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Pensions, Household Saving, and Welfare: A Dynamic Analysis

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  • Blau, David M.

    ()
    (Ohio State University)

Abstract

Empirical analyses of the effects of public and private pensions on household saving impose strong assumptions in order to obtain a tractable empirical model: fixed retirement and pension claiming ages, no borrowing constraint, little or no uncertainty, and no institutional restrictions on pension claiming. I specify a richer version of the life cycle model that relaxes these assumptions. I calibrate, solve, and simulate the model and use the results to study three issues: (1) How much household wealth is crowded out by pensions? (2) Can linear regression analysis accurately estimate the magnitude of crowdout when the assumptions used in the empirical analysis are invalid? (3) How valuable are pensions to households? Simulation results indicate that private pensions in the US crowd out less than $0.15 of household saving per dollar of pension wealth. Crowdout by Social Security is larger at $0.33, but far smaller than the one-for-one offset predicted by a stylized version of the life cycle model. Regression estimates of crowdout using the simulated data are systematically larger than simulated crowdout, indicating that empirical estimates of crowdout are quite sensitive to the assumptions required in order to use the regression approach. The welfare analysis implies that, conditional on Social Security, DB pensions are worth less than their expected present discounted value to households, while DC pensions are worth more than their dollar value. In the absence of a private pension, Social Security is worth 50% more to households than its expected dollar value.

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Bibliographic Info

Paper provided by Institute for the Study of Labor (IZA) in its series IZA Discussion Papers with number 5554.

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Length: 57 pages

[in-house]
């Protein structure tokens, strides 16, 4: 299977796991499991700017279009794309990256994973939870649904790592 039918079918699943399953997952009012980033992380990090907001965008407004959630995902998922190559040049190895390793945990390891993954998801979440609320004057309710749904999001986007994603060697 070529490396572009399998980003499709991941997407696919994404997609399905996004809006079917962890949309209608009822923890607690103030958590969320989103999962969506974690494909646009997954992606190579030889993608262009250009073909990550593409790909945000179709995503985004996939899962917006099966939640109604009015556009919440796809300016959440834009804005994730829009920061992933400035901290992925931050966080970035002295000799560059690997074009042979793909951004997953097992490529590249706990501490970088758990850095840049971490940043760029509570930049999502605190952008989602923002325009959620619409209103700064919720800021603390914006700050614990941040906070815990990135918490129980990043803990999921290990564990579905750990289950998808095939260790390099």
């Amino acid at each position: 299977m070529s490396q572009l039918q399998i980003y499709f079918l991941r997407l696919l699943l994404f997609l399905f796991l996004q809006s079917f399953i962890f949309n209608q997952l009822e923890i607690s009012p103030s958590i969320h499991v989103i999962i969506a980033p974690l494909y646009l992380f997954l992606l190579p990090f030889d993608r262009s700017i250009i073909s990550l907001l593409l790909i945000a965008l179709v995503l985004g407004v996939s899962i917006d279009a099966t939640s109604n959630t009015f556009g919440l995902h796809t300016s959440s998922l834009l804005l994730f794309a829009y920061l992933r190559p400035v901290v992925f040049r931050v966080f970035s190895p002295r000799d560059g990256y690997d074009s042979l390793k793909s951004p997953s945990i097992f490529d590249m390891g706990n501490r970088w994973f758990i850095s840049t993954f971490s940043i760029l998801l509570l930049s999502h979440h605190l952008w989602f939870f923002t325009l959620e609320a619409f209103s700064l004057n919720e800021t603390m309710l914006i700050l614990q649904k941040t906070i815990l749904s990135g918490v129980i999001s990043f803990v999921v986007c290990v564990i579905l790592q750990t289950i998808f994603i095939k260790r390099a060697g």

Date of creation: Mar 2011
Date of revision:
Handle: RePEc:iza:izadps:dp5554

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Keywords: pensions; saving; retirement;

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  1. Eric French, 2005. "The Effects of Health, Wealth, and Wages on Labour Supply and Retirement Behaviour," Review of Economic Studies, Oxford University Press, vol. 72(2), pages 395-427.
  2. Gourinchas, P.O. & Parker, J.A., 1997. "Consumption Over the Life Cycle," Working papers 9722, Wisconsin Madison - Social Systems.
  3. Luc Behaghel & David M. Blau, 2012. "Framing Social Security Reform: Behavioral Responses to Changes in the Full Retirement Age," American Economic Journal: Economic Policy, American Economic Association, vol. 4(4), pages 41-67, November.
  4. van der Klaauw, Wilbert & Wolpin, Kenneth I., 2008. "Social security and the retirement and savings behavior of low-income households," Journal of Econometrics, Elsevier, vol. 145(1-2), pages 21-42, July.
  5. Courtney Coile & Jonathan Gruber, 2007. "Future Social Security Entitlements and the Retirement Decision," The Review of Economics and Statistics, MIT Press, vol. 89(2), pages 234-246, May.
  6. Hamish Low & Costas Meghir & Luigi Pistaferri, 2008. "Wage risk and employment risk over the life cycle," IFS Working Papers W08/06, Institute for Fiscal Studies.
  7. Orazio P. Attanasio & Agar Brugiavini, 2003. "Social Security And Households' Saving," The Quarterly Journal of Economics, MIT Press, vol. 118(3), pages 1075-1119, August.
  8. Giovanni Mastrobuoni, 2006. "Labor Supply Effects of the Recent Social Security Benefit Cuts: Empirical Estimates Using Cohort Discontinuities," CeRP Working Papers 53, Center for Research on Pensions and Welfare Policies, Turin (Italy).
  9. Michael Hurd & Pierre-Carl Michaud & Susann Rohwedder, 2009. "The Displacement Effect of Public Pensions on the Accumulation of Financial Assets," Working Papers wp212, University of Michigan, Michigan Retirement Research Center.
  10. John Karl Scholz & Ananth Seshadri & Surachai Khitatrakun, 2006. "Are Americans Saving "Optimally" for Retirement?," Journal of Political Economy, University of Chicago Press, vol. 114(4), pages 607-643, August.
  11. David I. Laibson & Andrea Repetto & Jeremy Tobacman, 1998. "Self-Control and Saving for Retirement," Brookings Papers on Economic Activity, Economic Studies Program, The Brookings Institution, vol. 29(1), pages 91-196.
  12. Orazio P. Attanasio & Susann Rohwedder, 2003. "Pension Wealth and Household Saving: Evidence from Pension Reforms in the United Kingdom," American Economic Review, American Economic Association, vol. 93(5), pages 1499-1521, December.
  13. Gary V. Engelhardt & Anil Kumar, 2011. "Pensions and Household Wealth Accumulation," Journal of Human Resources, University of Wisconsin Press, vol. 46(1), pages 203-236.
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